Conscientious parents, who would never imagine letting their children go boating without a life vest or ride in a car without securing their seat belts, often have no qualms about letting a child jump off a dock into fresh water. What these parents don’t realize is that if the dock has 120-volt AC power, lethal amounts of electricity could be finding their way into the water from faulty wiring on the dock or a boat. In a one-week period this past July, four children and one young adult were killed in separate electric shock drowning (ESD) incidents at docks on freshwater lakes.

At a marina on Cherokee Lake in Tennessee, a 10-year-old boy died instantly and his 11-year-old friend was critically injured and died the following day after swimming near a docked houseboat. Frayed wiring near a metal swim ladder on the houseboat was believed to have been the cause. Five adults who tried to rescue the boys were also affected and there likely would have been more fatalities had someone on the dock not had the presence of mind to disconnect the houseboat’s shore power cord.

At Dry Branch Cove on Lake of the Ozarks, a 26-year-old woman was electrocuted and died while swimming from a private dock that, according to preliminary police reports, had faulty wiring. Her two half-brothers, ages 11 and 13, felt a tingling and were saved when they swam toward a different dock.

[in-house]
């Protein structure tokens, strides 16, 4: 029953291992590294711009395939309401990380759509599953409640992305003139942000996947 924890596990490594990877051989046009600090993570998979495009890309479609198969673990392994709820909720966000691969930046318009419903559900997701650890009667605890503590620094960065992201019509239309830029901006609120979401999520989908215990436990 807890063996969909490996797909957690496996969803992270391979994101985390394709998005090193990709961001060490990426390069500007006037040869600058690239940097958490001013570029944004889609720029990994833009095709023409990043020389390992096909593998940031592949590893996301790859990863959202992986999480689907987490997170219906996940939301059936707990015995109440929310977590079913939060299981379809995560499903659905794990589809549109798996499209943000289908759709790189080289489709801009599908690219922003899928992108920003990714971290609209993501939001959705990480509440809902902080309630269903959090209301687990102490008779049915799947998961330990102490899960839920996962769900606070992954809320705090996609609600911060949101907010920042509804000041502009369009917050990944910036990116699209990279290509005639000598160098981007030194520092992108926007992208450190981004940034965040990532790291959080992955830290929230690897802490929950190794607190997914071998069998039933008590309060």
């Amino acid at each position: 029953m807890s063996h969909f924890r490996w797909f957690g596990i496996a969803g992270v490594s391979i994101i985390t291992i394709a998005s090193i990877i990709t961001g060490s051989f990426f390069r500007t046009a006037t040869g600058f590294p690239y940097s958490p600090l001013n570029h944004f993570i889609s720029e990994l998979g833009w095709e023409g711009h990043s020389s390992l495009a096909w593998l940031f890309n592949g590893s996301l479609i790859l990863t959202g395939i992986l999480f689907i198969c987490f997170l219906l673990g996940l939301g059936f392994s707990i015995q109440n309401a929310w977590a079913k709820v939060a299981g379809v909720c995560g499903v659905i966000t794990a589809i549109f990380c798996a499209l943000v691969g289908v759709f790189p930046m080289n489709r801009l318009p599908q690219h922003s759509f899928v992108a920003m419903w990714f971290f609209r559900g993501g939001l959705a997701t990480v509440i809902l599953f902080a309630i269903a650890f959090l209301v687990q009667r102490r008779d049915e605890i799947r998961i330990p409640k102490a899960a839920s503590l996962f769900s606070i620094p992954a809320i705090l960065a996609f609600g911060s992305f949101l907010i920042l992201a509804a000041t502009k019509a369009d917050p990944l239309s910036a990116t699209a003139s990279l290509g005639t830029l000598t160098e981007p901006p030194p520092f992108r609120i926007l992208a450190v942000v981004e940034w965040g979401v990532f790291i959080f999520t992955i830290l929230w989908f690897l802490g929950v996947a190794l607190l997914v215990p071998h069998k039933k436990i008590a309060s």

In a separate Lake of the Ozarks incident, an 8-year-old boy and his 13-year-old sister both died while swimming from a dock that was also reported to have “improper wiring.”

Photo of eight-year-old Brayden Anderson Eight-year-old Brayden Anderson was electrocuted on the Fourth of July while swimming from a dock at Lake of the Ozarks. His 13-year old sister Alexandra was also an ESD victim.

An earlier test of 50 freshwater boats in the Portland, Oregon area by Kevin Ritz, the nation’s foremost expert on ESD, found that 13 boats — 26 percent — were leaking potentially lethal doses of electricity into the water. How much electricity is lethal? AC current flow of around 100 milliamps (mA) of AC current will put the heart into fibrillation and death will likely follow within seconds. But lesser amounts of electricity, say, 15- 30 mA, will create muscle paralysis, and even the best swimmers will be drowned. Note that most local law enforcement investigators don’t have the technical background to recognize an ESD accident and there is no post-mortem evidence available to coroners to ascertain whether electricity was involved in a drowning. It is highly likely that there are many “drowning” victims who were actually electrocuted.